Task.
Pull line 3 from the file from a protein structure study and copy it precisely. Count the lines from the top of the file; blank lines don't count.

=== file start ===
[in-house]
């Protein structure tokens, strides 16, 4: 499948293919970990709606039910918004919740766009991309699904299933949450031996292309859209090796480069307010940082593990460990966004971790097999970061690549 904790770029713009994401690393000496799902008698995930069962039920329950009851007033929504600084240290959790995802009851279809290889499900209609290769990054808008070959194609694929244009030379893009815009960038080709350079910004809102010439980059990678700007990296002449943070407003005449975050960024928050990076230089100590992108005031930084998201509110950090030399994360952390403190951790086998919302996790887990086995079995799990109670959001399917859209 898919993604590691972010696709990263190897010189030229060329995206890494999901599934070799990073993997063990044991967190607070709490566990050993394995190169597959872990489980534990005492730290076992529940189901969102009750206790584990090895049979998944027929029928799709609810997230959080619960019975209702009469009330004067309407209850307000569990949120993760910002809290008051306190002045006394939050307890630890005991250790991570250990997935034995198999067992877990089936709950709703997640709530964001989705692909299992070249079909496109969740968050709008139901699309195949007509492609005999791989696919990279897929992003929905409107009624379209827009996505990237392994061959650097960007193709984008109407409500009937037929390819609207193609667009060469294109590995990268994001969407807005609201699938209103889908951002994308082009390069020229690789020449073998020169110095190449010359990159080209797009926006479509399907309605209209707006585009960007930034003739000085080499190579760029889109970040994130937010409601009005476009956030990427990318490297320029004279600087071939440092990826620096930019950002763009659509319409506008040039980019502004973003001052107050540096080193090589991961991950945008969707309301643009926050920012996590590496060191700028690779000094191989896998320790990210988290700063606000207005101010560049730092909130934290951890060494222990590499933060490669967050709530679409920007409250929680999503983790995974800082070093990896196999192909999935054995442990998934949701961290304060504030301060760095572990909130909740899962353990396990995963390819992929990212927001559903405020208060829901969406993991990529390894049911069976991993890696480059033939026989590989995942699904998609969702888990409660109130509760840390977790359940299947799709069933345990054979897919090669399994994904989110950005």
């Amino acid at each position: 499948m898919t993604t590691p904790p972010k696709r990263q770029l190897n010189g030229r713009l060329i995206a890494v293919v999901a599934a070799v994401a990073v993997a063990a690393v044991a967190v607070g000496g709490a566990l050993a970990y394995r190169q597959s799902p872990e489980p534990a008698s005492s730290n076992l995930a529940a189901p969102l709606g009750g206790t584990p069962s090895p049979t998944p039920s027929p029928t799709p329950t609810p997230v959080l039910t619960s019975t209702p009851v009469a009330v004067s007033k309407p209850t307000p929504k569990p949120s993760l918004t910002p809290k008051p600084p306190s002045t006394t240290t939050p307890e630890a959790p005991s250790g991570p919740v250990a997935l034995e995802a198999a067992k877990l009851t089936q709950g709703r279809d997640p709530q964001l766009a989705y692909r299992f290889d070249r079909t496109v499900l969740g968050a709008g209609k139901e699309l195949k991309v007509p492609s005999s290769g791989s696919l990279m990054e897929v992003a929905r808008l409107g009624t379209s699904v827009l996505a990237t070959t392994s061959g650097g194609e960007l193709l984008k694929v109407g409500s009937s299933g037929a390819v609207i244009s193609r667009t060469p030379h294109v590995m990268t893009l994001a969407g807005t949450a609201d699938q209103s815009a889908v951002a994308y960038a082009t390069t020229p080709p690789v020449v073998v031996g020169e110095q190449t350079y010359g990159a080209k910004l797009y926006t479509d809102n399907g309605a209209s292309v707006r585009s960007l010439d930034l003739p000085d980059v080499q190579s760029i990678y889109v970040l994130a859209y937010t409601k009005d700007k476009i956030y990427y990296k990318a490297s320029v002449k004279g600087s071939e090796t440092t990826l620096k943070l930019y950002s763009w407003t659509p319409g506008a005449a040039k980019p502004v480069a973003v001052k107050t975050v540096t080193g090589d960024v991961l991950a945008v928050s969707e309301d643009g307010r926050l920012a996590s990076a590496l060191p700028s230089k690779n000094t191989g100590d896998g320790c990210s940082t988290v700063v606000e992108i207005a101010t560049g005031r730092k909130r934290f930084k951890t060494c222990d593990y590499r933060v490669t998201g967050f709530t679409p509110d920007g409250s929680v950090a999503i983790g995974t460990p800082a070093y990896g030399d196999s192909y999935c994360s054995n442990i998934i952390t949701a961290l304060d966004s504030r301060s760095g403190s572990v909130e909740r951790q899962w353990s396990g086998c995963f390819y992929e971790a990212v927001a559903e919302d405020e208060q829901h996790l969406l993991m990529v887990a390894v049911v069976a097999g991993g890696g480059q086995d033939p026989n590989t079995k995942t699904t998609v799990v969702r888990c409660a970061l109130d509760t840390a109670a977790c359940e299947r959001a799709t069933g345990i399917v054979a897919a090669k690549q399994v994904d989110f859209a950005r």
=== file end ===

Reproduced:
């Amino acid at each position: 499948m898919t993604t590691p904790p972010k696709r990263q770029l190897n010189g030229r713009l060329i995206a890494v293919v999901a599934a070799v994401a990073v993997a063990a690393v044991a967190v607070g000496g709490a566990l050993a970990y394995r190169q597959s799902p872990e489980p534990a008698s005492s730290n076992l995930a529940a189901p969102l709606g009750g206790t584990p069962s090895p049979t998944p039920s027929p029928t799709p329950t609810p997230v959080l039910t619960s019975t209702p009851v009469a009330v004067s007033k309407p209850t307000p929504k569990p949120s993760l918004t910002p809290k008051p600084p306190s002045t006394t240290t939050p307890e630890a959790p005991s250790g991570p919740v250990a997935l034995e995802a198999a067992k877990l009851t089936q709950g709703r279809d997640p709530q964001l766009a989705y692909r299992f290889d070249r079909t496109v499900l969740g968050a709008g209609k139901e699309l195949k991309v007509p492609s005999s290769g791989s696919l990279m990054e897929v992003a929905r808008l409107g009624t379209s699904v827009l996505a990237t070959t392994s061959g650097g194609e960007l193709l984008k694929v109407g409500s009937s299933g037929a390819v609207i244009s193609r667009t060469p030379h294109v590995m990268t893009l994001a969407g807005t949450a609201d699938q209103s815009a889908v951002a994308y960038a082009t390069t020229p080709p690789v020449v073998v031996g020169e110095q190449t350079y010359g990159a080209k910004l797009y926006t479509d809102n399907g309605a209209s292309v707006r585009s960007l010439d930034l003739p000085d980059v080499q190579s760029i990678y889109v970040l994130a859209y937010t409601k009005d700007k476009i956030y990427y990296k990318a490297s320029v002449k004279g600087s071939e090796t440092t990826l620096k943070l930019y950002s763009w407003t659509p319409g506008a005449a040039k980019p502004v480069a973003v001052k107050t975050v540096t080193g090589d960024v991961l991950a945008v928050s969707e309301d643009g307010r926050l920012a996590s990076a590496l060191p700028s230089k690779n000094t191989g100590d896998g320790c990210s940082t988290v700063v606000e992108i207005a101010t560049g005031r730092k909130r934290f930084k951890t060494c222990d593990y590499r933060v490669t998201g967050f709530t679409p509110d920007g409250s929680v950090a999503i983790g995974t460990p800082a070093y990896g030399d196999s192909y999935c994360s054995n442990i998934i952390t949701a961290l304060d966004s504030r301060s760095g403190s572990v909130e909740r951790q899962w353990s396990g086998c995963f390819y992929e971790a990212v927001a559903e919302d405020e208060q829901h996790l969406l993991m990529v887990a390894v049911v069976a097999g991993g890696g480059q086995d033939p026989n590989t079995k995942t699904t998609v799990v969702r888990c409660a970061l109130d509760t840390a109670a977790c359940e299947r959001a799709t069933g345990i399917v054979a897919a090669k690549q399994v994904d989110f859209a950005r």